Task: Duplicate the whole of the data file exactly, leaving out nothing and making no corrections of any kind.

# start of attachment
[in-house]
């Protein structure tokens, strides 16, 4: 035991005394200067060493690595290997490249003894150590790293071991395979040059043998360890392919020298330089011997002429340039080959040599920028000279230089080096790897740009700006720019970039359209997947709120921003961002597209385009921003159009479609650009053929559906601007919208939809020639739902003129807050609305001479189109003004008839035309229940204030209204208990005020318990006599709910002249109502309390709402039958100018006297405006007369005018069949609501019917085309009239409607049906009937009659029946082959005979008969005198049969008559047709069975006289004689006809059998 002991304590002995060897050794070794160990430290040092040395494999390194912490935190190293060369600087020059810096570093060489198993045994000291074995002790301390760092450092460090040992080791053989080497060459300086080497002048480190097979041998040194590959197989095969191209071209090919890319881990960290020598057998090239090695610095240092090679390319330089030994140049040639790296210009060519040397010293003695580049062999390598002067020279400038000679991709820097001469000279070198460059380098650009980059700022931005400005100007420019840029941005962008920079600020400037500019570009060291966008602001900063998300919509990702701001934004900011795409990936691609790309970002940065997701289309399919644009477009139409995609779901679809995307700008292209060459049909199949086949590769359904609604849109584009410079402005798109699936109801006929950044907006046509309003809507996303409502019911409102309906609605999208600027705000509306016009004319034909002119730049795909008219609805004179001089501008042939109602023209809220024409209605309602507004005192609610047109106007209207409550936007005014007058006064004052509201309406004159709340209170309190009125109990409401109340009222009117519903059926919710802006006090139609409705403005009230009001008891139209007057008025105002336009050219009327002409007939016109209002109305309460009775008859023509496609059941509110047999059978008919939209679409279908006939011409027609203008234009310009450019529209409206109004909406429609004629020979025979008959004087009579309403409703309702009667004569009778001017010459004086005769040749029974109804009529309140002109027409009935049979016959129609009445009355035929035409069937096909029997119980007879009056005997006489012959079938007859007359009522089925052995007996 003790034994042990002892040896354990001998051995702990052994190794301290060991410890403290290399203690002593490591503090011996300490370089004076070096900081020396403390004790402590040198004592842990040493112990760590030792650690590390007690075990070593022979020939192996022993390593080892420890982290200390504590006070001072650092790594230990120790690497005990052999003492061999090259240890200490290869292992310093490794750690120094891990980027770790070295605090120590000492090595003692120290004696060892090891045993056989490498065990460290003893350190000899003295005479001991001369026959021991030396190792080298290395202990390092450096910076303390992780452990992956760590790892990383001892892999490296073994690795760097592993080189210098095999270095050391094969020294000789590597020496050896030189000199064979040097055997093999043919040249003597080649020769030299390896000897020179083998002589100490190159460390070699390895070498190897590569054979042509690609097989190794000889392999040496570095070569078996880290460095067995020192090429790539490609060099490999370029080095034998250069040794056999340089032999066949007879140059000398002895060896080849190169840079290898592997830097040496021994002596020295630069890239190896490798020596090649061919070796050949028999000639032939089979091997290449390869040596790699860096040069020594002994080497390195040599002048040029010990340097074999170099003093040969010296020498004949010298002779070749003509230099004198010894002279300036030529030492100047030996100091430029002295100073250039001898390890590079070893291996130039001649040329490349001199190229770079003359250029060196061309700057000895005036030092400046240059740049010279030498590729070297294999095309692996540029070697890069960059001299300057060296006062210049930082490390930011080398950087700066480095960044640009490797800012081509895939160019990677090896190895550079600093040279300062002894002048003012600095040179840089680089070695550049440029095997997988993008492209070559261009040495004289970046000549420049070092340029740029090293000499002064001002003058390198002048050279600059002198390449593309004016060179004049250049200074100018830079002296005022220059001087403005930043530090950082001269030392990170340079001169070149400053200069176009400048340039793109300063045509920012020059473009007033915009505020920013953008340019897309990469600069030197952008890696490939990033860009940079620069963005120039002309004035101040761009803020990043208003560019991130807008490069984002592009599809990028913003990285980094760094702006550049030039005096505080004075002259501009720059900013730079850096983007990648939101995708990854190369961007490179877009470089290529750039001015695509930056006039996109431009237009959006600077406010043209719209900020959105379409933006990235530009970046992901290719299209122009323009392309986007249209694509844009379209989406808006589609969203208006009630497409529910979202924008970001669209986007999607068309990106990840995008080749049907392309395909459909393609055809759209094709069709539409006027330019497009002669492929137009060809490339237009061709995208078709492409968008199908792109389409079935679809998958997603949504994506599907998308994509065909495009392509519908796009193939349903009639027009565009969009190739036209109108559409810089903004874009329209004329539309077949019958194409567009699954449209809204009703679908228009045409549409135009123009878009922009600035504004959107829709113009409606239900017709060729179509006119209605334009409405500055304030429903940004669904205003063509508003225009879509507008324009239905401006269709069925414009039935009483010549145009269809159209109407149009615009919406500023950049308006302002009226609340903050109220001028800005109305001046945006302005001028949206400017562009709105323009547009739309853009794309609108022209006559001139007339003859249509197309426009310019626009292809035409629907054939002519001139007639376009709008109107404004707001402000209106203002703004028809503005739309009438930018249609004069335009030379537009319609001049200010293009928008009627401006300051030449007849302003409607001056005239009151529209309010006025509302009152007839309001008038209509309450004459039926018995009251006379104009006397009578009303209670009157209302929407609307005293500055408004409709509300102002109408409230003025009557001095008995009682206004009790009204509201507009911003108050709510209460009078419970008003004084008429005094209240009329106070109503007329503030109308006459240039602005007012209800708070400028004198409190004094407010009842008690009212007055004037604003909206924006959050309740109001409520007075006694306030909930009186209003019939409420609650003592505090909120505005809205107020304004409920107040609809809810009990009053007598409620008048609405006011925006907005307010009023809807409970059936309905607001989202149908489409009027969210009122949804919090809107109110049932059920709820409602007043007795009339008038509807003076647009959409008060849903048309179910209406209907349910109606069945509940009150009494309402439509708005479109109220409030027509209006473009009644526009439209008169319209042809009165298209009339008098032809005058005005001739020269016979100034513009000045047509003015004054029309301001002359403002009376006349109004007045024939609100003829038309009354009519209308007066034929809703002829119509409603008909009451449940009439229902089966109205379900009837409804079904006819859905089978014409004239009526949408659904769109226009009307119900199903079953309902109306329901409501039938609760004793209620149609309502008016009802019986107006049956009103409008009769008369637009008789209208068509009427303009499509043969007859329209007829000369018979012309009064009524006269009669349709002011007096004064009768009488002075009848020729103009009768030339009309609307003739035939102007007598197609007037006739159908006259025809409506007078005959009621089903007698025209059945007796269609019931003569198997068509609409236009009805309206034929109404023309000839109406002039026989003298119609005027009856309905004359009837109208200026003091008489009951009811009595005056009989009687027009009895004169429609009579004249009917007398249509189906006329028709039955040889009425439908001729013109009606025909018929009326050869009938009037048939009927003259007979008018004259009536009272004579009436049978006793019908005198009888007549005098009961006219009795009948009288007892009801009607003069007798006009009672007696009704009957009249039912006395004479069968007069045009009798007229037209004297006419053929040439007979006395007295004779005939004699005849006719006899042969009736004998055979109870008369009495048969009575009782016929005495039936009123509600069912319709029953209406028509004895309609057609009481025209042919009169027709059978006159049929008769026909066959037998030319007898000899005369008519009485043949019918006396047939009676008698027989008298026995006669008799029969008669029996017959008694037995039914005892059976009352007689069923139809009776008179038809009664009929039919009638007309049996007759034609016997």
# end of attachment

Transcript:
[in-house]
């Protein structure tokens, strides 16, 4: 035991005394200067060493690595290997490249003894150590790293071991395979040059043998360890392919020298330089011997002429340039080959040599920028000279230089080096790897740009700006720019970039359209997947709120921003961002597209385009921003159009479609650009053929559906601007919208939809020639739902003129807050609305001479189109003004008839035309229940204030209204208990005020318990006599709910002249109502309390709402039958100018006297405006007369005018069949609501019917085309009239409607049906009937009659029946082959005979008969005198049969008559047709069975006289004689006809059998 002991304590002995060897050794070794160990430290040092040395494999390194912490935190190293060369600087020059810096570093060489198993045994000291074995002790301390760092450092460090040992080791053989080497060459300086080497002048480190097979041998040194590959197989095969191209071209090919890319881990960290020598057998090239090695610095240092090679390319330089030994140049040639790296210009060519040397010293003695580049062999390598002067020279400038000679991709820097001469000279070198460059380098650009980059700022931005400005100007420019840029941005962008920079600020400037500019570009060291966008602001900063998300919509990702701001934004900011795409990936691609790309970002940065997701289309399919644009477009139409995609779901679809995307700008292209060459049909199949086949590769359904609604849109584009410079402005798109699936109801006929950044907006046509309003809507996303409502019911409102309906609605999208600027705000509306016009004319034909002119730049795909008219609805004179001089501008042939109602023209809220024409209605309602507004005192609610047109106007209207409550936007005014007058006064004052509201309406004159709340209170309190009125109990409401109340009222009117519903059926919710802006006090139609409705403005009230009001008891139209007057008025105002336009050219009327002409007939016109209002109305309460009775008859023509496609059941509110047999059978008919939209679409279908006939011409027609203008234009310009450019529209409206109004909406429609004629020979025979008959004087009579309403409703309702009667004569009778001017010459004086005769040749029974109804009529309140002109027409009935049979016959129609009445009355035929035409069937096909029997119980007879009056005997006489012959079938007859007359009522089925052995007996 003790034994042990002892040896354990001998051995702990052994190794301290060991410890403290290399203690002593490591503090011996300490370089004076070096900081020396403390004790402590040198004592842990040493112990760590030792650690590390007690075990070593022979020939192996022993390593080892420890982290200390504590006070001072650092790594230990120790690497005990052999003492061999090259240890200490290869292992310093490794750690120094891990980027770790070295605090120590000492090595003692120290004696060892090891045993056989490498065990460290003893350190000899003295005479001991001369026959021991030396190792080298290395202990390092450096910076303390992780452990992956760590790892990383001892892999490296073994690795760097592993080189210098095999270095050391094969020294000789590597020496050896030189000199064979040097055997093999043919040249003597080649020769030299390896000897020179083998002589100490190159460390070699390895070498190897590569054979042509690609097989190794000889392999040496570095070569078996880290460095067995020192090429790539490609060099490999370029080095034998250069040794056999340089032999066949007879140059000398002895060896080849190169840079290898592997830097040496021994002596020295630069890239190896490798020596090649061919070796050949028999000639032939089979091997290449390869040596790699860096040069020594002994080497390195040599002048040029010990340097074999170099003093040969010296020498004949010298002779070749003509230099004198010894002279300036030529030492100047030996100091430029002295100073250039001898390890590079070893291996130039001649040329490349001199190229770079003359250029060196061309700057000895005036030092400046240059740049010279030498590729070297294999095309692996540029070697890069960059001299300057060296006062210049930082490390930011080398950087700066480095960044640009490797800012081509895939160019990677090896190895550079600093040279300062002894002048003012600095040179840089680089070695550049440029095997997988993008492209070559261009040495004289970046000549420049070092340029740029090293000499002064001002003058390198002048050279600059002198390449593309004016060179004049250049200074100018830079002296005022220059001087403005930043530090950082001269030392990170340079001169070149400053200069176009400048340039793109300063045509920012020059473009007033915009505020920013953008340019897309990469600069030197952008890696490939990033860009940079620069963005120039002309004035101040761009803020990043208003560019991130807008490069984002592009599809990028913003990285980094760094702006550049030039005096505080004075002259501009720059900013730079850096983007990648939101995708990854190369961007490179877009470089290529750039001015695509930056006039996109431009237009959006600077406010043209719209900020959105379409933006990235530009970046992901290719299209122009323009392309986007249209694509844009379209989406808006589609969203208006009630497409529910979202924008970001669209986007999607068309990106990840995008080749049907392309395909459909393609055809759209094709069709539409006027330019497009002669492929137009060809490339237009061709995208078709492409968008199908792109389409079935679809998958997603949504994506599907998308994509065909495009392509519908796009193939349903009639027009565009969009190739036209109108559409810089903004874009329209004329539309077949019958194409567009699954449209809204009703679908228009045409549409135009123009878009922009600035504004959107829709113009409606239900017709060729179509006119209605334009409405500055304030429903940004669904205003063509508003225009879509507008324009239905401006269709069925414009039935009483010549145009269809159209109407149009615009919406500023950049308006302002009226609340903050109220001028800005109305001046945006302005001028949206400017562009709105323009547009739309853009794309609108022209006559001139007339003859249509197309426009310019626009292809035409629907054939002519001139007639376009709008109107404004707001402000209106203002703004028809503005739309009438930018249609004069335009030379537009319609001049200010293009928008009627401006300051030449007849302003409607001056005239009151529209309010006025509302009152007839309001008038209509309450004459039926018995009251006379104009006397009578009303209670009157209302929407609307005293500055408004409709509300102002109408409230003025009557001095008995009682206004009790009204509201507009911003108050709510209460009078419970008003004084008429005094209240009329106070109503007329503030109308006459240039602005007012209800708070400028004198409190004094407010009842008690009212007055004037604003909206924006959050309740109001409520007075006694306030909930009186209003019939409420609650003592505090909120505005809205107020304004409920107040609809809810009990009053007598409620008048609405006011925006907005307010009023809807409970059936309905607001989202149908489409009027969210009122949804919090809107109110049932059920709820409602007043007795009339008038509807003076647009959409008060849903048309179910209406209907349910109606069945509940009150009494309402439509708005479109109220409030027509209006473009009644526009439209008169319209042809009165298209009339008098032809005058005005001739020269016979100034513009000045047509003015004054029309301001002359403002009376006349109004007045024939609100003829038309009354009519209308007066034929809703002829119509409603008909009451449940009439229902089966109205379900009837409804079904006819859905089978014409004239009526949408659904769109226009009307119900199903079953309902109306329901409501039938609760004793209620149609309502008016009802019986107006049956009103409008009769008369637009008789209208068509009427303009499509043969007859329209007829000369018979012309009064009524006269009669349709002011007096004064009768009488002075009848020729103009009768030339009309609307003739035939102007007598197609007037006739159908006259025809409506007078005959009621089903007698025209059945007796269609019931003569198997068509609409236009009805309206034929109404023309000839109406002039026989003298119609005027009856309905004359009837109208200026003091008489009951009811009595005056009989009687027009009895004169429609009579004249009917007398249509189906006329028709039955040889009425439908001729013109009606025909018929009326050869009938009037048939009927003259007979008018004259009536009272004579009436049978006793019908005198009888007549005098009961006219009795009948009288007892009801009607003069007798006009009672007696009704009957009249039912006395004479069968007069045009009798007229037209004297006419053929040439007979006395007295004779005939004699005849006719006899042969009736004998055979109870008369009495048969009575009782016929005495039936009123509600069912319709029953209406028509004895309609057609009481025209042919009169027709059978006159049929008769026909066959037998030319007898000899005369008519009485043949019918006396047939009676008698027989008298026995006669008799029969008669029996017959008694037995039914005892059976009352007689069923139809009776008179038809009664009929039919009638007309049996007759034609016997």